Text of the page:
From the September dossier itself:

The Attack on Halabja

On Friday 17th March 1988 the village of Halabja was bombarded by Iraqi warplanes. The raid was over in minutes. Saddam Hussein used chemical weapons against his own people. A Kurd described the effects of a chemical attack on another village:...

(Document reference: From "Crimes Against Humanity" Iraqi National Congress.)

Further References:

Human Rights Watch/Middle East – 'Iraq's Crime of Genocide — The Anfal Campaign against the Kurds.' (ISBN: 0-300-06427-6)

The 16 March chemical attack on Halabja...

HRW: The raids continued unabated for several hours. "It was not just one raid, so you could stop and breathe before another raid started. It was just continuous planes, coming and coming. Six planes would finish and another six would come." 27 (27. HRW/ME interview, Halabja, 17 May 1992.)

Dilip Hiro – 'The Longest War — The Iran Iraq Military Conflict.' (ISBN: 0-586-09038-X)

On 16 March the Iraqi air force attacked the town with bombs of cyanide or nerve gas, and killed at least 4000 people, mainly civilians.

The (INC supplied) date for the Halabja attack shown in the September dossier is completely wrong, despite TB and AC standing by every word of the dossier. In 1988 March 16 was a Wednesday, March 17 a Thursday, March 18 a Friday etc.
and at:

Sunday, July 16, 2006

Geoff Hoon to Lord Hutton

Geoff Hoon, Secretary of State for Defence:

"I knew from the outset, for example, that Dr Kelly had some distinctive views about whether Saddam Hussein's regime was still manufacturing weapons of mass destruction. He judged there was only a 35 per cent likelihood that was the case. That was a distinctive view that had been recognised by a colleague, which prompted him to come forward in the first place. Yes, I was aware that his views were not entirely consistent with those that, for example, had appeared in the dossier that had been published in September."

Geoff Hoon, Defence Minister, HM Government, to Lord Hutton on Monday September 22 2003.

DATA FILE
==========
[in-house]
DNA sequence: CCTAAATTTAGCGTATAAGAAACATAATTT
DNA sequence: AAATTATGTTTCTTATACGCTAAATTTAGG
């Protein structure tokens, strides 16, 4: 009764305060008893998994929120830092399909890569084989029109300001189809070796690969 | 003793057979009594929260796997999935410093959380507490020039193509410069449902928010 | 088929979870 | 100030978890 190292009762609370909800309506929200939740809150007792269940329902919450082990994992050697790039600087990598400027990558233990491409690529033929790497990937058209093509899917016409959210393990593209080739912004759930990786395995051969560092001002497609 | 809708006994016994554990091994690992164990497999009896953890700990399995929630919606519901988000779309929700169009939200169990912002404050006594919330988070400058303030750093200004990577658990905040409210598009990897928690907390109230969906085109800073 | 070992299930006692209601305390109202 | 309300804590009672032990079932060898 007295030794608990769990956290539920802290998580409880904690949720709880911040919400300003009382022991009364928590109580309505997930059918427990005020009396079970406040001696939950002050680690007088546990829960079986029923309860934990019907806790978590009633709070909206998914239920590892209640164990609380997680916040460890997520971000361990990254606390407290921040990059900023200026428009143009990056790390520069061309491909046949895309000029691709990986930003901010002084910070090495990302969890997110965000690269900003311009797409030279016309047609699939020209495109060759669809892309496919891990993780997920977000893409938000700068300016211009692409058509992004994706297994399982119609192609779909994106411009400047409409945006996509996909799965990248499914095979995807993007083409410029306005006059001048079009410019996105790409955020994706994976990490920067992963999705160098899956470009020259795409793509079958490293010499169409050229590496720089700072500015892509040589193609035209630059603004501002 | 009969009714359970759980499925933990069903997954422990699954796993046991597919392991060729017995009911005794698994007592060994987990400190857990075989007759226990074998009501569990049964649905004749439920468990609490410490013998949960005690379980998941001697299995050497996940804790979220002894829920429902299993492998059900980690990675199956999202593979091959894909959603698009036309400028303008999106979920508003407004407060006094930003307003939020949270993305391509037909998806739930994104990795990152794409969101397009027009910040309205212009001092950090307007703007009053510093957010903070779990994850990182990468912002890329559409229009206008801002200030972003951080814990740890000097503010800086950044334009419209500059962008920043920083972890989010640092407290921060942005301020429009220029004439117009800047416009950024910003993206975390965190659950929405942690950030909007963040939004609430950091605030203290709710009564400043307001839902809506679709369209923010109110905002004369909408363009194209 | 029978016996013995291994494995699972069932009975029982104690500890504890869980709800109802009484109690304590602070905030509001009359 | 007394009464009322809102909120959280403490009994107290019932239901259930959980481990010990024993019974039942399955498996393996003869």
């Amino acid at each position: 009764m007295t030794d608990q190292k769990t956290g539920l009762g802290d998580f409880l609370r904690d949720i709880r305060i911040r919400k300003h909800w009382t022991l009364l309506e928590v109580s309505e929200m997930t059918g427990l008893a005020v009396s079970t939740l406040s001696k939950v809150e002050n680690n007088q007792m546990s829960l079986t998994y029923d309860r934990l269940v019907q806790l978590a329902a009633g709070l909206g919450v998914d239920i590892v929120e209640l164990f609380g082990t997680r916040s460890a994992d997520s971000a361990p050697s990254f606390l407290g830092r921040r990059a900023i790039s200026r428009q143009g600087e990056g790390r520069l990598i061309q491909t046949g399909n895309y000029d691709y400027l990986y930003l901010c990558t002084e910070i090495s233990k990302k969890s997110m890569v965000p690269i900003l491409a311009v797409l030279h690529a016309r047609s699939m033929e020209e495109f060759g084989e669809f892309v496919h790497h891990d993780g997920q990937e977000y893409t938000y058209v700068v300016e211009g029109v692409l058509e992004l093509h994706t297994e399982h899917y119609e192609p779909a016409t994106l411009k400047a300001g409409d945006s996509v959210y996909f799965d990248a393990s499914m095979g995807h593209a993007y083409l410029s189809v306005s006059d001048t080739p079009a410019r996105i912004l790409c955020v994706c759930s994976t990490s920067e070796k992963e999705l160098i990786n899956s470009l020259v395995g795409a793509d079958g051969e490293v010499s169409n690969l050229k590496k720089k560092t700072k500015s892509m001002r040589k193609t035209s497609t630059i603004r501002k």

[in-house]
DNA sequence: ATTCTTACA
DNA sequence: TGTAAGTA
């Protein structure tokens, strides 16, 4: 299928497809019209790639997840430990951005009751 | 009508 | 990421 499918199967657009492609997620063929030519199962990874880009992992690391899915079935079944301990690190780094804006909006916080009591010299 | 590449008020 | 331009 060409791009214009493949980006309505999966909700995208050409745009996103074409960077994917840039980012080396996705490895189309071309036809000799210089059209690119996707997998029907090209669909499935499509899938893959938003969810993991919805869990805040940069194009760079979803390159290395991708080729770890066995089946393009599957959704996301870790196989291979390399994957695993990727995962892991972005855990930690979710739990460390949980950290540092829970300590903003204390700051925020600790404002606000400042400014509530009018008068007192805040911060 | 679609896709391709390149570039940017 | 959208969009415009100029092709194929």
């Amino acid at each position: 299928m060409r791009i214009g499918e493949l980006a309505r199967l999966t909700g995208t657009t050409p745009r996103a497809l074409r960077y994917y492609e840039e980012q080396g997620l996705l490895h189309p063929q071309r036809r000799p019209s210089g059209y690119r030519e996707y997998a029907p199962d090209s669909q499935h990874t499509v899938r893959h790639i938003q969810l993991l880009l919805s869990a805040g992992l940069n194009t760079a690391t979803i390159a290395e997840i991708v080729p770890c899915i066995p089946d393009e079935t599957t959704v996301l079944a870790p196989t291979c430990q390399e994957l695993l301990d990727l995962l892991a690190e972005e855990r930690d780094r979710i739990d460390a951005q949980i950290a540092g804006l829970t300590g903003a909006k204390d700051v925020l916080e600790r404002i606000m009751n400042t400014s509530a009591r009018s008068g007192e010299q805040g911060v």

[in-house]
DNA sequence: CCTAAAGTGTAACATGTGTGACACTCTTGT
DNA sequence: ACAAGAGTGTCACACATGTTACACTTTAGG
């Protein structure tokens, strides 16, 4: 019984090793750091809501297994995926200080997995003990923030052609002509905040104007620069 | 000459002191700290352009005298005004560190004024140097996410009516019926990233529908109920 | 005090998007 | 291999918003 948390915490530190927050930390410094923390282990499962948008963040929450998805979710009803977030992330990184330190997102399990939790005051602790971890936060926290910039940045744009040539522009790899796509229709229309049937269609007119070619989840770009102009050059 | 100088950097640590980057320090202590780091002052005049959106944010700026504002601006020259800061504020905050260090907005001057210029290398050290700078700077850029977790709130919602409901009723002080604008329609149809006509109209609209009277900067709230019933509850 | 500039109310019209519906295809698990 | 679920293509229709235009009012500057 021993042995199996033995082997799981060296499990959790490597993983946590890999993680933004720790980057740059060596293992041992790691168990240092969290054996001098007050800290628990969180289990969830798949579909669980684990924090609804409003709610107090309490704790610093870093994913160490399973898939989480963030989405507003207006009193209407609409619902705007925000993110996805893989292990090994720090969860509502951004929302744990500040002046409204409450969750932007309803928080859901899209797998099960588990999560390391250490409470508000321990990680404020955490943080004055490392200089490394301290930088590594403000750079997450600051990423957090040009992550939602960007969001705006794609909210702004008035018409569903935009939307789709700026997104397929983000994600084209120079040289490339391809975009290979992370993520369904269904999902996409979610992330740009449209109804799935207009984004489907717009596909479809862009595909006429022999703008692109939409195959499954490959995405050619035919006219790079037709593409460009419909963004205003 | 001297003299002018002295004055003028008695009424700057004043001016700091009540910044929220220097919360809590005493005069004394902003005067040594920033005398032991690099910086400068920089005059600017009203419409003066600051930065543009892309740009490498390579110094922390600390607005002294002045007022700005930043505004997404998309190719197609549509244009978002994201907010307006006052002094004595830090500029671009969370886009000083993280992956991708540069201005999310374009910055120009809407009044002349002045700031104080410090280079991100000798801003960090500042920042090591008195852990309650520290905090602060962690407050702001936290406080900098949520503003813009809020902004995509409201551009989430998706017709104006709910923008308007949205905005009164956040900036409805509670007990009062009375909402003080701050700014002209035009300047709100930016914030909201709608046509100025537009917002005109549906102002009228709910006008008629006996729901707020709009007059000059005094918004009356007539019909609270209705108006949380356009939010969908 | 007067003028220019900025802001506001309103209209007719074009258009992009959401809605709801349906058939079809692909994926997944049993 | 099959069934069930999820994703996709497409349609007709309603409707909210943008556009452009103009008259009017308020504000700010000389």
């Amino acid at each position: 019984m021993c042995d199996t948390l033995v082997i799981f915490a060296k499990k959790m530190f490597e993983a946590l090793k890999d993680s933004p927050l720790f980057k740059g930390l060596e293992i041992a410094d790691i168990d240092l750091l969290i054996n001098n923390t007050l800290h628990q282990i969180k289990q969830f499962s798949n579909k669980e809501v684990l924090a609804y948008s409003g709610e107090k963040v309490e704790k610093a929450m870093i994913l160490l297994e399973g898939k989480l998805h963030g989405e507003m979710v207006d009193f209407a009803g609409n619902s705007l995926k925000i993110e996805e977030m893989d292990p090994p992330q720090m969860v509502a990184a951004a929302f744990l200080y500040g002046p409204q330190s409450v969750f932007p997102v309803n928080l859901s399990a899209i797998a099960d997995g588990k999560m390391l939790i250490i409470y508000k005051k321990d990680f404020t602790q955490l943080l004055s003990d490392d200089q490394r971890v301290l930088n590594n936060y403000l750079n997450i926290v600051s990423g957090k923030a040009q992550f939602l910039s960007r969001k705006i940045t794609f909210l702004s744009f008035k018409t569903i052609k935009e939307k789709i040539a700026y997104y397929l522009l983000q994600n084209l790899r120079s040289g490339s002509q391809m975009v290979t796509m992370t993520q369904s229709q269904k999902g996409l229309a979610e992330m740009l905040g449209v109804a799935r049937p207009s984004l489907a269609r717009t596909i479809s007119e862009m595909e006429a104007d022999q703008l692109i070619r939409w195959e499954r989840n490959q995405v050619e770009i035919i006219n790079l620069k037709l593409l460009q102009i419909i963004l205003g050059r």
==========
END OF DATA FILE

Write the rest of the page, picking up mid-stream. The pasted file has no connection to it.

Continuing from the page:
Saturday, July 15, 2006

The Times July 21 2003

The Times July 21 2003

David Kelly

Scrupulous United Nations weapons inspector who alerted the world to Iraq’s biological weapons programme

It is the cruellest irony that the first human casualty of the altercation between the press office at Number 10 Downing Street and the BBC should be the man closest to the facts on Iraq’s biological warfare capability. It is now clear that David Kelly, a senior adviser to the Ministry of Defence Director of Counter Proliferation and Arms Control, took his own life in woodland not far from his Oxfordshire home. This followed an appearance before the Parliamentary Foreign Affairs Committee three days earlier, when at least one member chose to try to humiliate him.

Kelly led the first team of United Nations biological weapons investigators to Iraq in 1991, following the end of the first Gulf War and Saddam Hussein’s acceptance under the terms of the ceasefire that he must relinquish all nuclear, biological and chemical weapons and their means of production.

David Kelly brought a formidable expertise to his work in Iraq. From 1991 to 1994 he conducted the inspections which formed part of the trilateral American, British and Russian Agreement into the Russian biological warfare facilities. Here he impressed his fellow inspectors not only by his knowledge and persistence, but by his willingness to share his expertise with others. There was nothing of the scientific prima donna about Kelly; quite the reverse, he was modestly instructive and regarded his expertise as a resource for all to use…

Friday, July 14, 2006

Richard Spertzel, Rod Barton and Hamish Killip.

Richard Spertzel

Richard Spertzel was head of UNSCOM's Biological Weapons Inspection Section from 1994 to 1999. He was interviewed by The Observer for the Sunday January 25 2004 edition:

"We decided that in all inspections related to investigation of Iraq's prohibited programme, a core group of four individuals would always participate - Rod Barton of Australia, Hamish Killip of the UK, David (Kelly) and me."

Rod Barton

Rod Barton gave evidence to the Australian Parliament Senate Foreign Affairs, Defence and Trade Committee in Canberra on March 29 2005, with reference to 'Duties of Australian personnel in Iraq':